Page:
If you are one of these people, don’t worry. By putting some thought into your purchasing you can create better habits for yourself. The first step is to refrain from any and all impulse purchases. You know, the purchases you make when you go to the store for one item and leave with five others. Always create a list of the things you need, and don’t stray from your list, no matter how tempting. Another good idea is before you make a purchase to really think about why you need to make that purchase. Do you really need that extra pair of jeans or the newest smartphone? Maybe your current phone really is good enough, and you do have plenty of clothing in your closet.

A little thoughtfulness will go a long way, resulting in more money in your pocket for the important things in life.

You don’t have an emergency fund

Would you be financially prepared if your car breaks down tomorrow? Or if your house springs a leak and needs to be repaired? In life, all sorts of unexpected things happen, which means you need to be prepared for the worst. Nothing is worse than getting caught in an unexpected situation and realizing you don’t have enough savings to cover the cost.

emergency fund

To prepare for the unexpected, start saving money and put it into an emergency fund which is only to be used in the case of an emergency. If you put just a small percentage of your income each month into an emergency fund you will be better prepared for anything that life may throw your way. As a general rule, it is a good idea to have 3-6 months of living expenses saved away just in case you are unable to maintain your income or you are laid-off from your job without notice.

You don’t have a savings plan

Do you know how much you actually want to save per month? This is a question which should have a clear, defined answer. Some people let the month go by without actually being thoughtful about their savings, but you don’t have to be one of those people. Think about your financial goals and determine how much you want to save each month. There are many factors you should consider when thinking about how much to save, including your age, occupation, and marital status, among others.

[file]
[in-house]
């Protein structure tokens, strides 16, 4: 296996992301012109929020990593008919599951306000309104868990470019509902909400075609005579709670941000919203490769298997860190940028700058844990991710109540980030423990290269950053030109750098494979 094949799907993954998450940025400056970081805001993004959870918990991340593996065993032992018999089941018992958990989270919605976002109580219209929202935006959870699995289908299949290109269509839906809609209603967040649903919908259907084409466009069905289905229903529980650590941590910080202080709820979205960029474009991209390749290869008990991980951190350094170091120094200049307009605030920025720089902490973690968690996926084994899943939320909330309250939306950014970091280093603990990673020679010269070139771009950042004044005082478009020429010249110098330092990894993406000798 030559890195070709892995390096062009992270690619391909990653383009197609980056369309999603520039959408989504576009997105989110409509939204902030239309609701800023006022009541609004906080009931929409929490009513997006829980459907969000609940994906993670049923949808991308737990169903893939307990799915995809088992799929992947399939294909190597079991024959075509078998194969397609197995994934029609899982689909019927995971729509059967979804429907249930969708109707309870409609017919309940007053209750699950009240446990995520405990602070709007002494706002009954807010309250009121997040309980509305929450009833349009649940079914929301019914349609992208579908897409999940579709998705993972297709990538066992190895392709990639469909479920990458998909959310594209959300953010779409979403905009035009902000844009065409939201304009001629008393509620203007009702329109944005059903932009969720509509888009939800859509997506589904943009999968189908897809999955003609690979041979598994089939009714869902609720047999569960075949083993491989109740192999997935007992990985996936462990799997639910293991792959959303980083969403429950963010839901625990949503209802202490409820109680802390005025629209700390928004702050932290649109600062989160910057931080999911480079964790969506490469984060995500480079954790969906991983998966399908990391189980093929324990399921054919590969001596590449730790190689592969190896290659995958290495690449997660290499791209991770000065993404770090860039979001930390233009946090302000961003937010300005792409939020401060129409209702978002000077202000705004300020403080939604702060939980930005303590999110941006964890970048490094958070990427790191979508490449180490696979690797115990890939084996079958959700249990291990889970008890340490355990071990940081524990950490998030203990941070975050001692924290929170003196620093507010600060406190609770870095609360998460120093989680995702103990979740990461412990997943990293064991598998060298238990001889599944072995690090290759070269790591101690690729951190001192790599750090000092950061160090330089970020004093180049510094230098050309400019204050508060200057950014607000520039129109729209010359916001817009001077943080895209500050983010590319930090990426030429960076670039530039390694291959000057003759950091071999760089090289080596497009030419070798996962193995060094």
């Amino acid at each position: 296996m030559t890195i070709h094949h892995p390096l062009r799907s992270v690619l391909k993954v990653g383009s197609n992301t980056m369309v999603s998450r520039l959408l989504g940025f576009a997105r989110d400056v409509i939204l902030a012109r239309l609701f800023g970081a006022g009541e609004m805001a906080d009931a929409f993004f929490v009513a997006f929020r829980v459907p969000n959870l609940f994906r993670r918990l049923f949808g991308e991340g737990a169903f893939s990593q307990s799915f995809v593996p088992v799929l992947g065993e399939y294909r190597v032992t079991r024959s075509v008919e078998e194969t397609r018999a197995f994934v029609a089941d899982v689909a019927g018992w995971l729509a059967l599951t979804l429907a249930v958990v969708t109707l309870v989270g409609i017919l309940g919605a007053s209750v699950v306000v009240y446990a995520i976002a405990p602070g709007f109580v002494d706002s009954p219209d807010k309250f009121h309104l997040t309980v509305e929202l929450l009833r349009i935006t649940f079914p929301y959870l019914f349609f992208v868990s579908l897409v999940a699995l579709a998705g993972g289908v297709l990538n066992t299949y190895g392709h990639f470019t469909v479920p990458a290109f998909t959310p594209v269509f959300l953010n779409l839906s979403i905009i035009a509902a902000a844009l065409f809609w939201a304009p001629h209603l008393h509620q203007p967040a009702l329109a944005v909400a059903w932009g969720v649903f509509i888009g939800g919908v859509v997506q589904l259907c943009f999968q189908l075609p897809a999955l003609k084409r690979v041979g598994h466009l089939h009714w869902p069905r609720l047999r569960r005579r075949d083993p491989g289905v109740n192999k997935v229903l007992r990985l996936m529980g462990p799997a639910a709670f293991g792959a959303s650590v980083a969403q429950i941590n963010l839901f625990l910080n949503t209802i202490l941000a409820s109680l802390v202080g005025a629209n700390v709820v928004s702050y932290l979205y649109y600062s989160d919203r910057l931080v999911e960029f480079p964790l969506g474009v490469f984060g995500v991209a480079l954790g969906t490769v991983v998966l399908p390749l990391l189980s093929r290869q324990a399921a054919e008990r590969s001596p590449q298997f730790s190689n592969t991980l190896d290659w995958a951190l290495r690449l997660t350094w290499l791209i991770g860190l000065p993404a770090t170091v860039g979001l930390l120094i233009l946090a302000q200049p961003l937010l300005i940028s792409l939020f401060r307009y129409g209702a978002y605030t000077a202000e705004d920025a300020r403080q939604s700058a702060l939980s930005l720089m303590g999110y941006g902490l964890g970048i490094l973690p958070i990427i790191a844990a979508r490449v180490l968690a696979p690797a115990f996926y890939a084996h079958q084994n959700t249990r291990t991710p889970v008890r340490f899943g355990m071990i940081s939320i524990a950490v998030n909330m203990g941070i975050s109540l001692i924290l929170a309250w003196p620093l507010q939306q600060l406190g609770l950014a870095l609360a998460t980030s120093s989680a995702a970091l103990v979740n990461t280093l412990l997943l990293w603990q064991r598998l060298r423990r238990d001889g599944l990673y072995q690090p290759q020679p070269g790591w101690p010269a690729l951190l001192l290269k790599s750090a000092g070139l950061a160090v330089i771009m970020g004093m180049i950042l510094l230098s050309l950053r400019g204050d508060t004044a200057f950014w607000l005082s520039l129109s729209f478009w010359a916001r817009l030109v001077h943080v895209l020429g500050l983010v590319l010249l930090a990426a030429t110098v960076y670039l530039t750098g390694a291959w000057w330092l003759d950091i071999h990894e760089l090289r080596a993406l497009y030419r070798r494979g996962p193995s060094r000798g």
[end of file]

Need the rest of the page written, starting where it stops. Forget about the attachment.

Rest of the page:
Once you have an idea of how much you want to save, a simple savings plan, one that is realistic and easily attainable with some effort. This plan can be used to motivate you in times of struggle, or when you are deciding between buying a new pair of jeans or saving the extra money.

You haven’t started investing

There is one secret that the super-wealthy don’t want you to know: Those with the most wealth in the world make the majority of their earnings not from their day-jobs, but from investing. Studies have shown that the ultra-wealthy make more of their money via capital gains and dividends from investments than from their salaries. Clearly, if you want to be wealthy you need to start investing.

If you have all of your expenses taken care of and are financially prepared with an emergency fund, the rest of your money should be working for you in the form of investments. If you are afraid, start small. Study different investment platforms, their risks and rewards, and invest small amounts of money here and there. And always remember to diversify!

Investing is as much about the mentality as it is the actual act itself. Once you get used to investing your savings and watching it grow, you will create a positive reinforcement loop to incentivize even more savings, and investing, in the future.

Saving is a mindset

Becoming a good saver is just as much about learning the tools as it is a mindset. Once you begin to save regularly you will see how easy it is to get into the mindset of saving and letting your money work for you. If you can first identify the areas in which you need to improve you can then work to become a good saver, and in turn, create more wealth for your future.

*As with any investment, your capital is at risk and the investments are not guaranteed. The yield is up to 6.75% p.a. Before deciding to invest, please review our risk statement or consult with a financial advisor if necessary.